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Regular & Substantive Interaction

For the purposes of determining institutional eligibility for federal financial aid, Congress created a delineation between the definitions of “distance education” and “correspondence education.” This resulted from a consumer protection concern, as students in the 1990’s experienced financial aid fraud related to correspondence education. Additionally, there was interest in assuring aid eligibility for those taking distance education courses, as that modality was growing.

Institutions offering more than 50 percent of their total course offerings via correspondence or enrolling more than 50 percent of their students in correspondence courses are not eligible to participate in Title IV financial aid programs. Even if the institution is eligible, students enrolled in correspondence programs are limited to a half-time federal Pell Grant award.

The notion of “regular and substantive interaction” in the definition of a “correspondence course” highlights both the focus on interaction and on the person and/or organization who initiates the interaction:

  • “Interaction between instructors and students in a correspondence course is limited, is not regular and substantive, and is primarily initiated by the student.”

Unfortunately, Congress did not supply a more comprehensive  description of what actions constitute “regular and substantive interaction.” While the Department of Education provided some guidance, many questions remained. In 2016, Van Davis and Russ Poulin reviewed Departmental guidance and findings against institutions to (unofficially) interpret the requirements.

In 2021, the Department enacted a more robust “distance education” definition with more specifics on what is required, including:

  • The instructor (or instructors) meets the “qualifications for instruction established by the institution’s accrediting agency.”
  • “Substantive” interaction includes at least two of the following:
    • “Providing direct instruction;”
    • “Assessing or providing feedback on a student’s coursework;”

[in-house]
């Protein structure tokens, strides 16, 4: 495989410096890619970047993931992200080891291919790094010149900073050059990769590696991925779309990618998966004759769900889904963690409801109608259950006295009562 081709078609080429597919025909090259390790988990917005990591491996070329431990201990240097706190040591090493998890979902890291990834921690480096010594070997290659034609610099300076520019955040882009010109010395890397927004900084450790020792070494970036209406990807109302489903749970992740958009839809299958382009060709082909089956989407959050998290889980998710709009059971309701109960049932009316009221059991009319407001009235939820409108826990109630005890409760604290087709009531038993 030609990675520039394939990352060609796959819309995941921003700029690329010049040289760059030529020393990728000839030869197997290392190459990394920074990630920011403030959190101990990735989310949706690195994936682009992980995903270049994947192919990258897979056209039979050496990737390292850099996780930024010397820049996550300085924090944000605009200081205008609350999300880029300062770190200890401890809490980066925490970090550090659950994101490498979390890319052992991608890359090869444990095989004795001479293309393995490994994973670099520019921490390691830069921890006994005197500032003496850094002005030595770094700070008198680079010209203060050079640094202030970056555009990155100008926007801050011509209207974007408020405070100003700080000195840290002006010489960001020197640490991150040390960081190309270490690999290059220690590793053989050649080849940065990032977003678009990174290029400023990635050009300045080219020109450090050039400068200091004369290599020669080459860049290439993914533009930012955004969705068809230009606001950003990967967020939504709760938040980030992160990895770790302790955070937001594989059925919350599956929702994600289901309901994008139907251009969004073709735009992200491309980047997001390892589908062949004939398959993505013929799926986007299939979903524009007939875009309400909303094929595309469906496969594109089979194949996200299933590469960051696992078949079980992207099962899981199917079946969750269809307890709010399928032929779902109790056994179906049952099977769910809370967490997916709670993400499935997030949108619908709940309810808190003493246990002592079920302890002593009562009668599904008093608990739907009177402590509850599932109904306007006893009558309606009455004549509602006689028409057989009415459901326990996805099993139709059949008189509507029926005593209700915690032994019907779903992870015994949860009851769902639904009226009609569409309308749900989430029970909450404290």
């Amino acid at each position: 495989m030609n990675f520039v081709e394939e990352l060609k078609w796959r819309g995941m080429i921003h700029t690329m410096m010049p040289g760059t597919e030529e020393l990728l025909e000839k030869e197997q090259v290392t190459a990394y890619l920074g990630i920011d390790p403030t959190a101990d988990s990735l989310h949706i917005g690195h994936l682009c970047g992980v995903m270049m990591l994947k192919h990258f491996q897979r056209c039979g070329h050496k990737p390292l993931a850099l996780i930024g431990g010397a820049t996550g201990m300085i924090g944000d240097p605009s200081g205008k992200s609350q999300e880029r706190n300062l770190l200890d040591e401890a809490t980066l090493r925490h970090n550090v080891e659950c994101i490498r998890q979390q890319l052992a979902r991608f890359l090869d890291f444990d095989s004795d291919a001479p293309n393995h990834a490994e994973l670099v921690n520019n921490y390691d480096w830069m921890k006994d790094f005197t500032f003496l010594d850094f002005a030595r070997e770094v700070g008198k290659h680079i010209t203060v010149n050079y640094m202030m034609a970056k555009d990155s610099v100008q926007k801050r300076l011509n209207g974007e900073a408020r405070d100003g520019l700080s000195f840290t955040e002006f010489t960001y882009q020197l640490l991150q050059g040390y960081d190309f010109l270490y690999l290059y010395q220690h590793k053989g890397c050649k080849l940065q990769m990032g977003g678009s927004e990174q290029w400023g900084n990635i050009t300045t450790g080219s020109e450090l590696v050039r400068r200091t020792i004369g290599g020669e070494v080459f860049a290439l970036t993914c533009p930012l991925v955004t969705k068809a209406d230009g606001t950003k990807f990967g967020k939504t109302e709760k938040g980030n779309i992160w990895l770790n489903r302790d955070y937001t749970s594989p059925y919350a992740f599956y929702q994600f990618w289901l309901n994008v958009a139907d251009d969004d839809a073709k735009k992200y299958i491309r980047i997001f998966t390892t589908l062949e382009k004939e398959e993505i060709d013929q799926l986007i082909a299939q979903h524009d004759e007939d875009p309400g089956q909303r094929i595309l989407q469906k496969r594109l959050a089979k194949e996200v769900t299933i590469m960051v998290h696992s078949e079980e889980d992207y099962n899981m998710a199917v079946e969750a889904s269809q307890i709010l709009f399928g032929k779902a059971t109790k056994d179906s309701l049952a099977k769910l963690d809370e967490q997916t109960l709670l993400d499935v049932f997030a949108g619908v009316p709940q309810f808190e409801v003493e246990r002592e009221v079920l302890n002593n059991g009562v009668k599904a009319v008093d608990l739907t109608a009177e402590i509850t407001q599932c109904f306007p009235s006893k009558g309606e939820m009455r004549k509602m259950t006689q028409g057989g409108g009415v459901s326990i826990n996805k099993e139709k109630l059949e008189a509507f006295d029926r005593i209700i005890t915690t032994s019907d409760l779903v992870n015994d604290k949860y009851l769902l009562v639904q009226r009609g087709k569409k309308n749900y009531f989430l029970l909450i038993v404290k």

• “Providing information or responding to questions about the content of a course or competency;”
    • “Facilitating a group discussion regarding the content of a course or competency; or”
    • “Other instructional activities approved by the institution’s or program’s accrediting agency.”
  • “Regular” interaction includes both:
    • “Providing the opportunity for substantive interactions with the student on a predictable and scheduled basis…” and
    • “Monitoring the student’s academic engagement and success and ensuring that an instructor is responsible for promptly and proactively engaging in substantive interaction with the student when needed on the basis of such monitoring, or upon request by the student.”

While the new 2021 definition provides  more specifics that in previous versions of the regulation, some  questions remain regarding the interpretation and expected actions that an institution should take to meet the requirements. WCET will continue to follow this topic and seek guidance for its members.

For more information, contact:

Russ Poulin

Executive Director, WCET & Vice President for Technology-Enhanced Education, WICHE


303-541-0305

rpoulin@wiche.edu

@RussPoulin

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Van Davis

Chief Strategy Officer, WCET, Service Design and Strategy Officer, Every Learner Everywhere


vdavis@wiche.edu

@HistoryDoc

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